PhysBio2020: 5th International Conference on Physics & Biological Systems
July 7-13, 2019, Quy Nhon, Vietnam
15 March 2019: Financial support request deadline
1 May 2019: LOCs begins to help with VISA and arranges welcome
15 May 2019: Oral & poster abstract deadline
This conference will cover the fundamentals, recent advances and emerging issues related to mechanobiology. It will provide a unique opportunity to advance knowledge and understanding in the area of force-sensing in biology. This field intrinsically implies interdisciplinary approaches combining biology with physics, optics and computer modeling. Moreover, mechanobiology is being increasingly appreciated as being of primary importance in a plethora of biological processes, including development and cancer.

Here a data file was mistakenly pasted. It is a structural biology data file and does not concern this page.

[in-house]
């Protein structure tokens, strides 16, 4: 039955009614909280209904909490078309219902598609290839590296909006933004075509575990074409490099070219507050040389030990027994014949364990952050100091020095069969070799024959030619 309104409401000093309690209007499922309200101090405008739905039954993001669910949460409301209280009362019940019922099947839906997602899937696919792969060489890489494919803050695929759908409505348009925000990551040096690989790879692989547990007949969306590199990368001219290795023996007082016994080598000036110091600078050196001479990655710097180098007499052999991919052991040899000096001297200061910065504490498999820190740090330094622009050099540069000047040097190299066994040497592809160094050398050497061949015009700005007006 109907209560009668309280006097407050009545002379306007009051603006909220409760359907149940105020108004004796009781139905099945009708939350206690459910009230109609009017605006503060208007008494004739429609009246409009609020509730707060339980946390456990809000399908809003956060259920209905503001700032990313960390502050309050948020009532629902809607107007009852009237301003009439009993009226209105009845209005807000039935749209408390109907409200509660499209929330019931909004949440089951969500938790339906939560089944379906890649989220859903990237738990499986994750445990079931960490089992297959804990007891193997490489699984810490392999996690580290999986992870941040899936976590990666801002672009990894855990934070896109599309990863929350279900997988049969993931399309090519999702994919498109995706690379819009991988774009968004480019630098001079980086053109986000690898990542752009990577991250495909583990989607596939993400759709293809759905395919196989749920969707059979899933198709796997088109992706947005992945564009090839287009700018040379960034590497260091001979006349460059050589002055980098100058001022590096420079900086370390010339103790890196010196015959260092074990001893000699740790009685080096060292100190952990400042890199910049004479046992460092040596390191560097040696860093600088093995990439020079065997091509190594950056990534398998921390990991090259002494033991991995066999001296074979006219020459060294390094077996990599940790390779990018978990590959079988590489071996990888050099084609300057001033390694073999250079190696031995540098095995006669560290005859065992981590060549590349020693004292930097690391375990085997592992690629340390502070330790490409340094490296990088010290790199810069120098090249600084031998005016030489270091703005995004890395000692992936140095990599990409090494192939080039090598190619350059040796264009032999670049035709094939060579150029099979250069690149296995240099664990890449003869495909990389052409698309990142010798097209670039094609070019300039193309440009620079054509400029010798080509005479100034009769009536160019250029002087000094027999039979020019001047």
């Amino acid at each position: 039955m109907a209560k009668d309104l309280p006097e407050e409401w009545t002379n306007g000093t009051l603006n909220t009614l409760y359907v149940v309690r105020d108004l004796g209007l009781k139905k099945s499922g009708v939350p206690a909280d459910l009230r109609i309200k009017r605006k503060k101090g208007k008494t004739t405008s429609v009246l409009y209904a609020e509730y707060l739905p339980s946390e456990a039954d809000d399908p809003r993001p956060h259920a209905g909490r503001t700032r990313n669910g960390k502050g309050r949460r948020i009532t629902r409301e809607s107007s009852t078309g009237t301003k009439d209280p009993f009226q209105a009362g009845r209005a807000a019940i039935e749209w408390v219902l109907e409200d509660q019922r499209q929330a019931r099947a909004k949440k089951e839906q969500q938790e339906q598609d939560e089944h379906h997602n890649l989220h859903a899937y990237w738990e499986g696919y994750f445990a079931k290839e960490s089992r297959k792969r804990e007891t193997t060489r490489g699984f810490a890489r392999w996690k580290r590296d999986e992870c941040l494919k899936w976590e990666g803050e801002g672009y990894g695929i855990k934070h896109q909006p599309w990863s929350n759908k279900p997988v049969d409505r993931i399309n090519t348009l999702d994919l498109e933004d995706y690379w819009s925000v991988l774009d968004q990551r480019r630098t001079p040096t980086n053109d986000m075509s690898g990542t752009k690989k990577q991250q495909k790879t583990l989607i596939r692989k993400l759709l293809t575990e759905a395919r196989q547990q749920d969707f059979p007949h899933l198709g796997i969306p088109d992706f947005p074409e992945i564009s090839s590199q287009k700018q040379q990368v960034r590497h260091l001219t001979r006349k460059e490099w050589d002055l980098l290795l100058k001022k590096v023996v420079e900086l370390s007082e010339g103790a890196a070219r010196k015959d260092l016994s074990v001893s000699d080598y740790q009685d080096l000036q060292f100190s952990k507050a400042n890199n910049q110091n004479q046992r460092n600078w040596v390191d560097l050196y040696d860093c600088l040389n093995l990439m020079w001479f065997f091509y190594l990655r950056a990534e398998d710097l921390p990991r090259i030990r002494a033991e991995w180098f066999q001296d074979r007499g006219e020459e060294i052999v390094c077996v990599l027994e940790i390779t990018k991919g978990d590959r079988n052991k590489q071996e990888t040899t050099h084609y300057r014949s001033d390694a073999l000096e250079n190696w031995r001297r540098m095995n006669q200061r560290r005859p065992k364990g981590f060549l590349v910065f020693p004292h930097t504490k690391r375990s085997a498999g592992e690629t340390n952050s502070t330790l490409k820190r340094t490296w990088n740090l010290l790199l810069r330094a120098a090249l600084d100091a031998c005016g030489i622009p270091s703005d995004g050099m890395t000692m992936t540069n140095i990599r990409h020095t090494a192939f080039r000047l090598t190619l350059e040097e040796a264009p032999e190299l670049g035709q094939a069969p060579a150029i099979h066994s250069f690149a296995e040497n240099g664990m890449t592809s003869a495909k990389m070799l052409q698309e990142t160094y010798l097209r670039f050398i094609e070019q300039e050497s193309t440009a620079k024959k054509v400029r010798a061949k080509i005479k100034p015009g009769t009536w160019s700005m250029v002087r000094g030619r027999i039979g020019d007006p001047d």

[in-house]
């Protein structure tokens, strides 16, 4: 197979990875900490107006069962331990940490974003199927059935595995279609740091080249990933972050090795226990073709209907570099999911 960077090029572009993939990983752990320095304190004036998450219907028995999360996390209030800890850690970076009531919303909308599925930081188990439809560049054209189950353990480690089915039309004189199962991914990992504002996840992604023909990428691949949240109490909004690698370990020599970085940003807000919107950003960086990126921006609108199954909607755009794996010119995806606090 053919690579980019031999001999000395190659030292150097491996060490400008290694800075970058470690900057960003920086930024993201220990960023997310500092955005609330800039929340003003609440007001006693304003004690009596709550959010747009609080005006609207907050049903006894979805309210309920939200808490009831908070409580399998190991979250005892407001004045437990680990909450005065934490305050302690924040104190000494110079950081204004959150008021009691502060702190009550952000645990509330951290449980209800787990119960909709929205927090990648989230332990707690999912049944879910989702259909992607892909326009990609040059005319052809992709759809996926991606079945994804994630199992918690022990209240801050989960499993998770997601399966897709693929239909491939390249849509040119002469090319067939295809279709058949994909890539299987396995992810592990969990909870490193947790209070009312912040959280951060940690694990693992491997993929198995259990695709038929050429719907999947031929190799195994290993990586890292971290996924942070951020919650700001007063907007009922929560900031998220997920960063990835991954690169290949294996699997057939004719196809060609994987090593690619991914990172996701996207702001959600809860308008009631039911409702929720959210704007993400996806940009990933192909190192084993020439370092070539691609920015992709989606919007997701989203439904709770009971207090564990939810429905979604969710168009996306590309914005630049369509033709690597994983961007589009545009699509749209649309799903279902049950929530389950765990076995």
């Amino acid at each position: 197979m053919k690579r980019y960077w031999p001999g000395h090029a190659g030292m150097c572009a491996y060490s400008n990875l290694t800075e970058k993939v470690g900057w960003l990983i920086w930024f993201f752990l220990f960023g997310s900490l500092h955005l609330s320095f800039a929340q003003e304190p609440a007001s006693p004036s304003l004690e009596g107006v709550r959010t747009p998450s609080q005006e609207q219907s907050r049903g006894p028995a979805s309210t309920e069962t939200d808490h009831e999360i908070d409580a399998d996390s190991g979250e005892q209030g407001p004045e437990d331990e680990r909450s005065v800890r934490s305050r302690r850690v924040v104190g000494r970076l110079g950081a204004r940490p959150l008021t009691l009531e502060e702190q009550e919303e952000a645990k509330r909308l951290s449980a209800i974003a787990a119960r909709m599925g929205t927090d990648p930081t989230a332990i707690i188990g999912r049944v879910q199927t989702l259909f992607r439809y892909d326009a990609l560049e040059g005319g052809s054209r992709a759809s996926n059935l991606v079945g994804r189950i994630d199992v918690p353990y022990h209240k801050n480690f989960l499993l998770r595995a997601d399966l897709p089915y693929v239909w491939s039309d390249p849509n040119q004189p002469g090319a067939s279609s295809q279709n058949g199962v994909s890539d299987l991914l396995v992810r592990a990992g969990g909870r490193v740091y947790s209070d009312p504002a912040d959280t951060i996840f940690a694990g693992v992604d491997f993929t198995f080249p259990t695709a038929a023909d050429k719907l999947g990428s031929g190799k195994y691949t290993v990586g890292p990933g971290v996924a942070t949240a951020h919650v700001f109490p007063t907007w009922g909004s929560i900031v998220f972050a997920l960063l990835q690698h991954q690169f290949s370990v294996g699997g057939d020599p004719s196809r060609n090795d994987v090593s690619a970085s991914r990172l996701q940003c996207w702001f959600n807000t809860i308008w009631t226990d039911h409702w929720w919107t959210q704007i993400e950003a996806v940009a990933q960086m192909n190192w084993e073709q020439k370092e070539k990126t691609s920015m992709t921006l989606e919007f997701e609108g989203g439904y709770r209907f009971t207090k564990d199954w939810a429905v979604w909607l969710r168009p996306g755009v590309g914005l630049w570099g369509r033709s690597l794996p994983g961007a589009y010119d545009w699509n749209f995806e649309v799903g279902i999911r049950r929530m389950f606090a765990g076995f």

How living cells are able to sense their environment and adequately respond in terms of shape, migration, proliferation, differentiation, and survival remains one of the most fascinating issues in cell biology. This is particularly obvious in the context of embryonic development, where the complex architectural multi-scale organization of tissues is elaborated. Conversely, tumor evolution and metastasis is associated to dysfunctions of cell adhesion that frequently lead to the loss of tissue homeostasis. Thus, numerous and various biological processes (e.g. morphogenesis, tissue repair, and cancer invasion) are governed by the response of mechanical signals and their conversion into biochemical ones. Several general features emerge from these descriptions that seem to be of a very universal nature. During this conference, we propose to cover a large spectrum of these aspects. In particular, the conference will provide an overview of the mechanosensitive signaling pathways at the level of single cell and tissues, with a detailed description of the original experimental methods commonly used in this field, as well as including presentation of the necessary theoretical approaches in order to understand and model force generation and propagation in active biological matter.